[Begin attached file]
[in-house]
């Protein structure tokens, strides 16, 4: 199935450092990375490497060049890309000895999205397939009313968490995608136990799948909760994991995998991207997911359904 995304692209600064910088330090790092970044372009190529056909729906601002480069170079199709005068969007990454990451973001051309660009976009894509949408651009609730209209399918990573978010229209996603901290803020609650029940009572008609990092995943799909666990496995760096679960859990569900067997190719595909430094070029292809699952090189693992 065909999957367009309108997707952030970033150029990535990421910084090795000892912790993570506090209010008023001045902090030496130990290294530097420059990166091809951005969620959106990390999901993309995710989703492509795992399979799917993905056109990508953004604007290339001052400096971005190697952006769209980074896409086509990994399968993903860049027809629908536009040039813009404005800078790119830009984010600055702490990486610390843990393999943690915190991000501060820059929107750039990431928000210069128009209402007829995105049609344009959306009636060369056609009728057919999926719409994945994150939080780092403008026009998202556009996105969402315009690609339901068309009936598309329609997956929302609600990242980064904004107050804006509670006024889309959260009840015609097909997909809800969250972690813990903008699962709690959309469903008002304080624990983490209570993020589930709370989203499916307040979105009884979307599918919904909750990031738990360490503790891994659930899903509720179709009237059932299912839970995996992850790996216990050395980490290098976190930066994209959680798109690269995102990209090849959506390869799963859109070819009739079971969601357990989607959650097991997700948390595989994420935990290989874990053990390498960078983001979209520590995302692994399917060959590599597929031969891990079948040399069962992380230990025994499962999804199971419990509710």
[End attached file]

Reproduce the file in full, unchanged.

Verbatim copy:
[in-house]
């Protein structure tokens, strides 16, 4: 199935450092990375490497060049890309000895999205397939009313968490995608136990799948909760994991995998991207997911359904 995304692209600064910088330090790092970044372009190529056909729906601002480069170079199709005068969007990454990451973001051309660009976009894509949408651009609730209209399918990573978010229209996603901290803020609650029940009572008609990092995943799909666990496995760096679960859990569900067997190719595909430094070029292809699952090189693992 065909999957367009309108997707952030970033150029990535990421910084090795000892912790993570506090209010008023001045902090030496130990290294530097420059990166091809951005969620959106990390999901993309995710989703492509795992399979799917993905056109990508953004604007290339001052400096971005190697952006769209980074896409086509990994399968993903860049027809629908536009040039813009404005800078790119830009984010600055702490990486610390843990393999943690915190991000501060820059929107750039990431928000210069128009209402007829995105049609344009959306009636060369056609009728057919999926719409994945994150939080780092403008026009998202556009996105969402315009690609339901068309009936598309329609997956929302609600990242980064904004107050804006509670006024889309959260009840015609097909997909809800969250972690813990903008699962709690959309469903008002304080624990983490209570993020589930709370989203499916307040979105009884979307599918919904909750990031738990360490503790891994659930899903509720179709009237059932299912839970995996992850790996216990050395980490290098976190930066994209959680798109690269995102990209090849959506390869799963859109070819009739079971969601357990989607959650097991997700948390595989994420935990290989874990053990390498960078983001979209520590995302692994399917060959590599597929031969891990079948040399069962992380230990025994499962999804199971419990509710």